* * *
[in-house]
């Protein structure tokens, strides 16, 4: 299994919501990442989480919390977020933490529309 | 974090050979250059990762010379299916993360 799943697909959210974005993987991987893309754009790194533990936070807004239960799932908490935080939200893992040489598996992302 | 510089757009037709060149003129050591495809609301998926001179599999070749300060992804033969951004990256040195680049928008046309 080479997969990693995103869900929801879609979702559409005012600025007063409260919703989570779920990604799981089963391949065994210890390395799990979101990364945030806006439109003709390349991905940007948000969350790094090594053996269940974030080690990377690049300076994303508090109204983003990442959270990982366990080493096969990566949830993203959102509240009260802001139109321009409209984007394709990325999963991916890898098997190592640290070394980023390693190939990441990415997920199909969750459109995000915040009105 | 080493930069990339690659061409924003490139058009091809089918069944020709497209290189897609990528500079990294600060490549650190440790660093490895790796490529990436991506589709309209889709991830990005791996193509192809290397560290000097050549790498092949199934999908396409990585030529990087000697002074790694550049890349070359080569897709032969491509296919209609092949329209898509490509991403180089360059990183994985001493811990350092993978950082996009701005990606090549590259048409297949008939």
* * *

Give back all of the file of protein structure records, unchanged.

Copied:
[in-house]
């Protein structure tokens, strides 16, 4: 299994919501990442989480919390977020933490529309 | 974090050979250059990762010379299916993360 799943697909959210974005993987991987893309754009790194533990936070807004239960799932908490935080939200893992040489598996992302 | 510089757009037709060149003129050591495809609301998926001179599999070749300060992804033969951004990256040195680049928008046309 080479997969990693995103869900929801879609979702559409005012600025007063409260919703989570779920990604799981089963391949065994210890390395799990979101990364945030806006439109003709390349991905940007948000969350790094090594053996269940974030080690990377690049300076994303508090109204983003990442959270990982366990080493096969990566949830993203959102509240009260802001139109321009409209984007394709990325999963991916890898098997190592640290070394980023390693190939990441990415997920199909969750459109995000915040009105 | 080493930069990339690659061409924003490139058009091809089918069944020709497209290189897609990528500079990294600060490549650190440790660093490895790796490529990436991506589709309209889709991830990005791996193509192809290397560290000097050549790498092949199934999908396409990585030529990087000697002074790694550049890349070359080569897709032969491509296919209609092949329209898509490509991403180089360059990183994985001493811990350092993978950082996009701005990606090549590259048409297949008939």